Virginia J. Flood

Curriculum Vitae

2018 NAEd/Spencer Dissertation Fellow 

flood (at) berkeley (dot) edu

Research Interests: I am interested in the interactional methods STEM learners and instructors use to understand each other when they work together in technology-rich environments. My work uses video to investigate the fine details of how people negotiate new ideas and discoveries. The approach I take to investigating social interaction is inspired and informed by ethnomethodology and conversation analysis. 

About me: After completing my B.S. in Biochemistry at the University of Southern Maine, I earned a Master of Science in Teaching degree at the University of Maine. My masters thesis explored how undergraduate chemistry students use their bodies to imagine the 3D geometries of molecules. At UMaine, I discovered the fascinating world of enduring questions about the nature of knowing, thinking, and learning. I’m excited to have the opportunity to explore some of these questions with EDRL. 

Dissertation work: Currently I am studying how learning to debug computer programs is socially organized in interactions with peers and instructors as a member of the Debugging Failure project

Selected Publications:

Gesture and embodied interaction in mathematics and science learning and instruction: 

  1. Flood, V. J. (2018). Multimodal revoicing as an interactional mechanism for connecting scientific and everyday conceptsHuman Development, 61, 145-173. 
  2. Flood, V. J., Amar, F. G., Nemirovsky, R., Harrer, B. W., Bruce, M. R. M., & Wittmann, M. C. (2015). Paying attention to gesture when students talk chemistry: Interactional resources for responsive reaching. Journal of Chemical Education, 92(1), 11-22.
  3. Wittmann, M. C., Flood, V. J., & Black, K. E. (2013). Algebraic manipulation as motion within a landscapeEducational Studies in Mathematics82(2), 169-181.

The social organization of learning and teaching debugging and programming: 

  1. Flood, V. J., DeLiema, D., & Abrahamson, D. (2018). Bringing static code to life: The instructional work of animating computer programs with the body. In J. Kay & R. Luckin (Eds.), “Rethinking learning in the digital age: Making the Learning Sciences count,” Proceedings of the 13th International Conference of the Learning Sciences.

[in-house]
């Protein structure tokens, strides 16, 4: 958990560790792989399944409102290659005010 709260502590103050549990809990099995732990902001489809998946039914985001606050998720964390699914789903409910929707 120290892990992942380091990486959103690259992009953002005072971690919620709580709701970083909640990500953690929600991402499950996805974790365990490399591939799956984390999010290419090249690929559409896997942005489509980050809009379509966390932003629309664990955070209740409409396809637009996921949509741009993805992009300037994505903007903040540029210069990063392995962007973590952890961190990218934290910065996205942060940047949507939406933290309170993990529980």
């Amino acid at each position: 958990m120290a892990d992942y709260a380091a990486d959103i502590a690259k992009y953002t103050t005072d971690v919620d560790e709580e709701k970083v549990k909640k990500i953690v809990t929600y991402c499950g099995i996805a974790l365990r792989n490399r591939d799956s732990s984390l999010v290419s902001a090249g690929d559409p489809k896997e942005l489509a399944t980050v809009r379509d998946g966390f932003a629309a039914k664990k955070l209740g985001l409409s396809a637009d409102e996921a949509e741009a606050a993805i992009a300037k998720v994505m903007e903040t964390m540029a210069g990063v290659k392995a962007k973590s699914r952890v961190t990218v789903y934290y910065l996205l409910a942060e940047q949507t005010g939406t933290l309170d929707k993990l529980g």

2. Flood, V. J., DeLiema, D., Harrer, B. W. & Abrahamson, D. (2018). Enskilment in the digital age: The interactional work of learning to debug. In J. Kay & R. Luckin (Eds.), “Rethinking learning in the digital age: Making the Learning Sciences count,” Proceedings of the 13th International Conference of the Learning Sciences.

Technology-enabled embodied learning environments and their design:

  1. Abrahamson, D., Flood, V. J., Miele, J., & Siu, Y.-T. (2018). Enactivism and ethnomethodological conversation analysis as tools for expanding Universal Design for Learning: The case of visually impaired mathematicsZDM Mathematics Education,  https://doi.org/10.1007/s11858-018-0998-1.
  2. Flood, V. J., Harrer, B. W., & Abrahamson, D. (2016). The interactional work of configuring a  mathematical object in a technology-enabled embodied learning environment. In C.-K. Looi, J. L. Polman, U. Cress, & P. Reimann (Eds.), "Transforming learning, empowering learners," Proceedings of the International Conference of the Learning Sciences (ICLS 2016) (Vol. 1, "Full Papers," pp. 122-129). Singapore: International Society of the Learning Sciences.
  3. Flood, V. J., Neff, M., & Abrahamson, D. (2015). Boundary interactions: Resolving interdisciplinary collaboration challenges using digitized embodied performances. In T. Koschmann, P. Häkkinen, & P. Tchounikine (Eds.), "Exploring the material conditions of learning: opportunities and challenges for CSCL," the Proceedings of the Computer Supported Collaborative Learning (CSCL) Conference. Gothenburg, Sweden: ISLS.

 Physics learning: 

  1. Harrer, B. W., Flood, V. J., Wittmann, M. C. (2013). Productive resources in students’ ideas about energy: An alternative analysis of Watts’ original interview transcripts. Physical Review Special Topics - Physics Education Research, 9(2), 023101. 
  2. Scherr, R. E., Close, H. G., Close, E. W., Flood, V. J., McKagan, S. B., Robertson, A. D., Seeley, L., Wittmann, M. C., and Vokos, S. (2013). Negotiating energy dynamics through embodied action in a materially structured environment. Physical Review Special Topics - Physics Education Research9(2), 020105.

Full list of publications on Google Scholar